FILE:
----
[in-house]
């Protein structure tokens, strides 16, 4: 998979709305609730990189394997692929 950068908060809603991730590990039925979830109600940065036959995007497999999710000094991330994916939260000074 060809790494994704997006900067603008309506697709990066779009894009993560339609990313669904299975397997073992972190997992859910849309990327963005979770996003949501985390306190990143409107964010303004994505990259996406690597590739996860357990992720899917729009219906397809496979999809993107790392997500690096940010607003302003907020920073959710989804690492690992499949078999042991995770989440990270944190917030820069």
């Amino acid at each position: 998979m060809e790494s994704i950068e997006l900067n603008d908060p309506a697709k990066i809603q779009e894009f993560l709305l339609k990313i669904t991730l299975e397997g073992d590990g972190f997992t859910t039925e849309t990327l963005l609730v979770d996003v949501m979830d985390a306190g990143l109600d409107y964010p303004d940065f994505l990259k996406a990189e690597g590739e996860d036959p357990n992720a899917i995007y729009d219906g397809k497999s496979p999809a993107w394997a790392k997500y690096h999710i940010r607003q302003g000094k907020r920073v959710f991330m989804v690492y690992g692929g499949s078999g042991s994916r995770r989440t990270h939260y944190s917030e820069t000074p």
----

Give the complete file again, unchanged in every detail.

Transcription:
[in-house]
């Protein structure tokens, strides 16, 4: 998979709305609730990189394997692929 950068908060809603991730590990039925979830109600940065036959995007497999999710000094991330994916939260000074 060809790494994704997006900067603008309506697709990066779009894009993560339609990313669904299975397997073992972190997992859910849309990327963005979770996003949501985390306190990143409107964010303004994505990259996406690597590739996860357990992720899917729009219906397809496979999809993107790392997500690096940010607003302003907020920073959710989804690492690992499949078999042991995770989440990270944190917030820069």
């Amino acid at each position: 998979m060809e790494s994704i950068e997006l900067n603008d908060p309506a697709k990066i809603q779009e894009f993560l709305l339609k990313i669904t991730l299975e397997g073992d590990g972190f997992t859910t039925e849309t990327l963005l609730v979770d996003v949501m979830d985390a306190g990143l109600d409107y964010p303004d940065f994505l990259k996406a990189e690597g590739e996860d036959p357990n992720a899917i995007y729009d219906g397809k497999s496979p999809a993107w394997a790392k997500y690096h999710i940010r607003q302003g000094k907020r920073v959710f991330m989804v690492y690992g692929g499949s078999g042991s994916r995770r989440t990270h939260y944190s917030e820069t000074p």